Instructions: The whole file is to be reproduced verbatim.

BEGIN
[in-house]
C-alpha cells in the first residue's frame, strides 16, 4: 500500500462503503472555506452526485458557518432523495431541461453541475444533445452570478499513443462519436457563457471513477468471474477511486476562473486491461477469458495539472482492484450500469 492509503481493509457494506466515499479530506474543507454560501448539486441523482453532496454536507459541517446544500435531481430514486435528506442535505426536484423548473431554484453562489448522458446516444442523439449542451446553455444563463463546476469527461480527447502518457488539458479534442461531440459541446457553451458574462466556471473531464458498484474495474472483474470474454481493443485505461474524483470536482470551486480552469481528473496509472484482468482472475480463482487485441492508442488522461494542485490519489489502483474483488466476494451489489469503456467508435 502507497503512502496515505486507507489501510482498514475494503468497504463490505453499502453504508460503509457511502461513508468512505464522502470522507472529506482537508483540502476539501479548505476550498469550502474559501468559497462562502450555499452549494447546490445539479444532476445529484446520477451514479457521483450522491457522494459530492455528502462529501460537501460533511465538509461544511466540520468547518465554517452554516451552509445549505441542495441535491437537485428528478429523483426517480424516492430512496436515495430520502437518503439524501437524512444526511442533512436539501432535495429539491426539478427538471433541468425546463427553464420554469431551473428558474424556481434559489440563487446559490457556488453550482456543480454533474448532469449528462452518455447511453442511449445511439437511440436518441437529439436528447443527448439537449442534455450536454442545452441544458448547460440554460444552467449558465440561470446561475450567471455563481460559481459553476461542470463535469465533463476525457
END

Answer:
[in-house]
C-alpha cells in the first residue's frame, strides 16, 4: 500500500462503503472555506452526485458557518432523495431541461453541475444533445452570478499513443462519436457563457471513477468471474477511486476562473486491461477469458495539472482492484450500469 492509503481493509457494506466515499479530506474543507454560501448539486441523482453532496454536507459541517446544500435531481430514486435528506442535505426536484423548473431554484453562489448522458446516444442523439449542451446553455444563463463546476469527461480527447502518457488539458479534442461531440459541446457553451458574462466556471473531464458498484474495474472483474470474454481493443485505461474524483470536482470551486480552469481528473496509472484482468482472475480463482487485441492508442488522461494542485490519489489502483474483488466476494451489489469503456467508435 502507497503512502496515505486507507489501510482498514475494503468497504463490505453499502453504508460503509457511502461513508468512505464522502470522507472529506482537508483540502476539501479548505476550498469550502474559501468559497462562502450555499452549494447546490445539479444532476445529484446520477451514479457521483450522491457522494459530492455528502462529501460537501460533511465538509461544511466540520468547518465554517452554516451552509445549505441542495441535491437537485428528478429523483426517480424516492430512496436515495430520502437518503439524501437524512444526511442533512436539501432535495429539491426539478427538471433541468425546463427553464420554469431551473428558474424556481434559489440563487446559490457556488453550482456543480454533474448532469449528462452518455447511453442511449445511439437511440436518441437529439436528447443527448439537449442534455450536454442545452441544458448547460440554460444552467449558465440561470446561475450567471455563481460559481459553476461542470463535469465533463476525457